Product safety

A media statement released by the state government recently, warned against Queenslanders purchasing cheap Christmas lights that do not meet the required Australian Safety Standards.

Office of Fair and Safe Work head Dr Simon Blackwood said that whilst purchasing cheaper Christmas lights from online retailers, markets or second hand may be a bargain at the time, but are not worth the risks.

“Cheap or second hand lights – anything electrical for that matter – are a risk because you just can’t be sure what you’re getting,” Dr Blackwood said.

“Saving a couple of dollars may turn into an outlay of much bigger financial risks if the lights malfunction or set the tree on fire.” Said Dr Blackwood.

During this Christmas holiday season, the Electrical Safety Office was reminding everyone to be safe and only purchase lights that are approved for sale in Australia that meet the required Australian Standards, and for the purposes outlined by the manufacturer. For example if the lights’ instruction clearly state it is for indoor use only, do not attempt to install it outside.
“Under Queensland’s electrical safety laws, it is illegal to sell decorative lights that do not meet Australian standards nor have a certificate of approval,” he said.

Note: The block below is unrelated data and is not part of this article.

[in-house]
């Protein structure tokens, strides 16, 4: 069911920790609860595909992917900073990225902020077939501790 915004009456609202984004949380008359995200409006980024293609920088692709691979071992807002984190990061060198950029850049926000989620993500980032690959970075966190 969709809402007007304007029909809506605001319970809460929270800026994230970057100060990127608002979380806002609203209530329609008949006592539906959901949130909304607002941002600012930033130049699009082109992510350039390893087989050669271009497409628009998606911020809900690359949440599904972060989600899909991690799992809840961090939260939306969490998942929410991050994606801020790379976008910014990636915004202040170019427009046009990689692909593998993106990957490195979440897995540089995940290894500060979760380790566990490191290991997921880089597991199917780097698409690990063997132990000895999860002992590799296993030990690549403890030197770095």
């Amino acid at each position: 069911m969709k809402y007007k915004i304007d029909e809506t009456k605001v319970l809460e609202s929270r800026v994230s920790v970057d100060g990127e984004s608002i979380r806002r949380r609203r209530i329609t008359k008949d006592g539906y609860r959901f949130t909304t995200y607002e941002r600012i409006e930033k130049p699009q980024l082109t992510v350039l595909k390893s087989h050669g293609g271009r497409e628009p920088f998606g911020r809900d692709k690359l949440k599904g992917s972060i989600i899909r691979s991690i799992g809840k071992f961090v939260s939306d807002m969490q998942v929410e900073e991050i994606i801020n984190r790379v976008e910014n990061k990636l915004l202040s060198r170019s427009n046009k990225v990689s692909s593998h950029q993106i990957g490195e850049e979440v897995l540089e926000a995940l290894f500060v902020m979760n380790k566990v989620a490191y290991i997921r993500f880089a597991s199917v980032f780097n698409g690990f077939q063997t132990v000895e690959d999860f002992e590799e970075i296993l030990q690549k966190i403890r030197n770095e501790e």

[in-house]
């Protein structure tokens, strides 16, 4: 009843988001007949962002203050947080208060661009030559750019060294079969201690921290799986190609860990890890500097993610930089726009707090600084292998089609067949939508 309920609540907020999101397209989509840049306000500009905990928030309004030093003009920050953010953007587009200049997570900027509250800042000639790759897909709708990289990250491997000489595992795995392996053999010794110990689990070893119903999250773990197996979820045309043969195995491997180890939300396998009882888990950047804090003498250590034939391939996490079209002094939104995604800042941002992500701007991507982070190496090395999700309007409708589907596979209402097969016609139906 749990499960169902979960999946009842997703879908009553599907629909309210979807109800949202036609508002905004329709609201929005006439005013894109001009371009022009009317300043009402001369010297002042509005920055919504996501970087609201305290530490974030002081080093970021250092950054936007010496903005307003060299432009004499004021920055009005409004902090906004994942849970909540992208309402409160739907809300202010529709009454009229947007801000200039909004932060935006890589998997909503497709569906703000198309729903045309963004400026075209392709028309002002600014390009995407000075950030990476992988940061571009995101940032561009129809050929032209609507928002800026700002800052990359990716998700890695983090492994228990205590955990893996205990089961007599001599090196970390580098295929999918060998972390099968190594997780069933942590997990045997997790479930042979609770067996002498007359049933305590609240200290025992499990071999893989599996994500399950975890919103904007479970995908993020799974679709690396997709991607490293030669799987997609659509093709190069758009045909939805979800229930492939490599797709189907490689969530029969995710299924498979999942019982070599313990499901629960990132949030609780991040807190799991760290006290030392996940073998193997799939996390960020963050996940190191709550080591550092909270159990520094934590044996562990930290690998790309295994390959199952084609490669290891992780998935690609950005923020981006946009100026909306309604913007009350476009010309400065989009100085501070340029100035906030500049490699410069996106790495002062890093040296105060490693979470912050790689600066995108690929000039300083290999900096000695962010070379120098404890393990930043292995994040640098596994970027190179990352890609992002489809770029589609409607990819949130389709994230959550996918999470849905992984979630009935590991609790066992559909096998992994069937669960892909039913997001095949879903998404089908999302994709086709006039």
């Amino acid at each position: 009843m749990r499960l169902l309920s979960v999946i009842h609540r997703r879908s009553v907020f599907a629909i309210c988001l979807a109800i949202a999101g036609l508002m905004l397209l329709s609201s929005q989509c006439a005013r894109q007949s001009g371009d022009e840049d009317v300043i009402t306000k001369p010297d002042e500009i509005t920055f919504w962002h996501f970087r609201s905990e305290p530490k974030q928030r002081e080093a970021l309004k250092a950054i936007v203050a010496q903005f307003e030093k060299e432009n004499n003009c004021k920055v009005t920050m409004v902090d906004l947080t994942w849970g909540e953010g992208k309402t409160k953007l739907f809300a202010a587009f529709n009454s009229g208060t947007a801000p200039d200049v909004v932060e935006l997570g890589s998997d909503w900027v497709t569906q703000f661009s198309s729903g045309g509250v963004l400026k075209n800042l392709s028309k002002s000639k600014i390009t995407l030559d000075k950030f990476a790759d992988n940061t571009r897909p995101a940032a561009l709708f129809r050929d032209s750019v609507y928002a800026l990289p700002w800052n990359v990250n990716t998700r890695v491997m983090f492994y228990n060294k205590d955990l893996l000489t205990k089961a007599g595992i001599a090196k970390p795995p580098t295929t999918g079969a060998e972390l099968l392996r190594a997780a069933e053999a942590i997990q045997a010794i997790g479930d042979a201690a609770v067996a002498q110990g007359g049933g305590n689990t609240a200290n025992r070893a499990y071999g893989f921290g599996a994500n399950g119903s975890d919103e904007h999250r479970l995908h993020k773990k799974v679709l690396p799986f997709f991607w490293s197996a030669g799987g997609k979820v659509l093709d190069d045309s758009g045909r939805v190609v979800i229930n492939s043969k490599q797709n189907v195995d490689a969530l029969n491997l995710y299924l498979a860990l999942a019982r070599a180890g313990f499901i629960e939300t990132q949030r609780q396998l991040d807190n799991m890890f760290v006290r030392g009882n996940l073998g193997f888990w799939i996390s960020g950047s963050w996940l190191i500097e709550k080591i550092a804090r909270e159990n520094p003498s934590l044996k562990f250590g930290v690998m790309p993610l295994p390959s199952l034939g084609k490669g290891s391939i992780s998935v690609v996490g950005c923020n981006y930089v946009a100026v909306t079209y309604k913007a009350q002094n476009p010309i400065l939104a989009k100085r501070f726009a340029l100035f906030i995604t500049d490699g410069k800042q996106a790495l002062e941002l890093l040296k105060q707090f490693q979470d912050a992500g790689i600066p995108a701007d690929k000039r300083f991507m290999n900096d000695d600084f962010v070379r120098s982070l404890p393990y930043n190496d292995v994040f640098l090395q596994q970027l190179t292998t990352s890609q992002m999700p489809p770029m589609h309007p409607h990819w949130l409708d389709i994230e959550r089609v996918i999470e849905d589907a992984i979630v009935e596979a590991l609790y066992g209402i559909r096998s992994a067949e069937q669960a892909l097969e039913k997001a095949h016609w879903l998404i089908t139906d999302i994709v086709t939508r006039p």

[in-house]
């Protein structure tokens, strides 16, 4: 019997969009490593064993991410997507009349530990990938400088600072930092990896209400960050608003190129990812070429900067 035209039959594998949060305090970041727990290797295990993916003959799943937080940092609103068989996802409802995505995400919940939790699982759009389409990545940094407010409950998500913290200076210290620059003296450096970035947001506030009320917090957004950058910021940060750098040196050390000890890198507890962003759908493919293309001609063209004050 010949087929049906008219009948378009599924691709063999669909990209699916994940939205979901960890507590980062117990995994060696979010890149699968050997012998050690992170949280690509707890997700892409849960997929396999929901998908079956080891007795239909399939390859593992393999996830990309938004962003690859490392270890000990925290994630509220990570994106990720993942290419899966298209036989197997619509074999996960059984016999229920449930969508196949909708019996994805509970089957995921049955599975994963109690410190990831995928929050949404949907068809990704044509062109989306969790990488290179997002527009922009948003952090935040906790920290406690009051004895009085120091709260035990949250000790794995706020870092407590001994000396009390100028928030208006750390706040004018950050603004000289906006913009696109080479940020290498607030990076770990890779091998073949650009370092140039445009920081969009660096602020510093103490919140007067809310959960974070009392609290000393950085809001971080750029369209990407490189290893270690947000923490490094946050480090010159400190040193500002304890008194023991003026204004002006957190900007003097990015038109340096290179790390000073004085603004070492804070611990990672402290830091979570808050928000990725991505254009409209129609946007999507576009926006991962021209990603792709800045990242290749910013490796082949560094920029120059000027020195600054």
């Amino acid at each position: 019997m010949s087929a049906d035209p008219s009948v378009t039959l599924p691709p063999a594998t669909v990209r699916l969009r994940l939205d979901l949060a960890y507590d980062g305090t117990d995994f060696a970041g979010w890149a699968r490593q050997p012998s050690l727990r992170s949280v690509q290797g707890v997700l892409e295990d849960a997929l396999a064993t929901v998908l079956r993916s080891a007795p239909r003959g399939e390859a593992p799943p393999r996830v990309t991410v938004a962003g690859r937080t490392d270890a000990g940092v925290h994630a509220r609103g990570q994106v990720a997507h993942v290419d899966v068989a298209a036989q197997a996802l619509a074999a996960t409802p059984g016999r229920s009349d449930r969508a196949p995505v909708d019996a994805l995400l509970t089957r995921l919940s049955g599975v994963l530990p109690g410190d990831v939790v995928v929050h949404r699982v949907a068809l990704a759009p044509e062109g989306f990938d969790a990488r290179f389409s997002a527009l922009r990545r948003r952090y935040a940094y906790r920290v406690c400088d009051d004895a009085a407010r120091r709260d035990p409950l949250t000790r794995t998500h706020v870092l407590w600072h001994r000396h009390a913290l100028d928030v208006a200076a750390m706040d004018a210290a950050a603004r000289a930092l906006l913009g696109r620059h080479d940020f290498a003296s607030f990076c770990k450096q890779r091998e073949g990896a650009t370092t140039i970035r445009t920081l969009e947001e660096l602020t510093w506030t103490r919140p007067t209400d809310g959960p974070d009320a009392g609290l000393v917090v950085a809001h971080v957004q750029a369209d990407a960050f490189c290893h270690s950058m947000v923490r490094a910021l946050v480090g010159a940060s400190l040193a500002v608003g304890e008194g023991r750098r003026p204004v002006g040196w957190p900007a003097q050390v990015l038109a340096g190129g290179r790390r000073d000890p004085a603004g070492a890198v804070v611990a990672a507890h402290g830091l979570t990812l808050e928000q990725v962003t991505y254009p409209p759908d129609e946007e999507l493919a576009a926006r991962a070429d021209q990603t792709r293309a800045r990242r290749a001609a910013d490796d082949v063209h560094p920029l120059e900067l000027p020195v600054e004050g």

It is highly recommended that you only buy electrical products from reputable stores and make sure you check for the compliance mark or approval number. This is more so important if you are purchasing these online as there are many electrical products that are imported and are non-compliant with Australian safety standards and can be hazardous especially as a potential source of fires.

In addition, if you don’t already have them – get safety switches installed on every electrical circuit in your home. Safety switches are an extra safety measure that can easily prevent electrocution and serious injury. Contact your local licensed electrician for assistance.

When you are purchasing Christmas lights (or any other lighting for that matter) always look for an approval number – such as ‘Q041234’ – or the regulatory compliance mark logo, both of which indicate compliance with Australian standards.

These numbers are usually found on a plastic tag near the plug or on the transformer on an extra-low-voltage type lights. They could also be printed on the packaging.

Dr Blackwood said Electrical Safety Office inspectors were conducting random audits of lighting retailers to ensure lights being sold have been approved and are safe.

For more information on simple safety hints when buying, using or storing decorative lights go to

If you have suffered injury from a defective product, you may be entitled to claim compensation. Call 13 43 63 to speak with one of our personal injury lawyers in Queensland.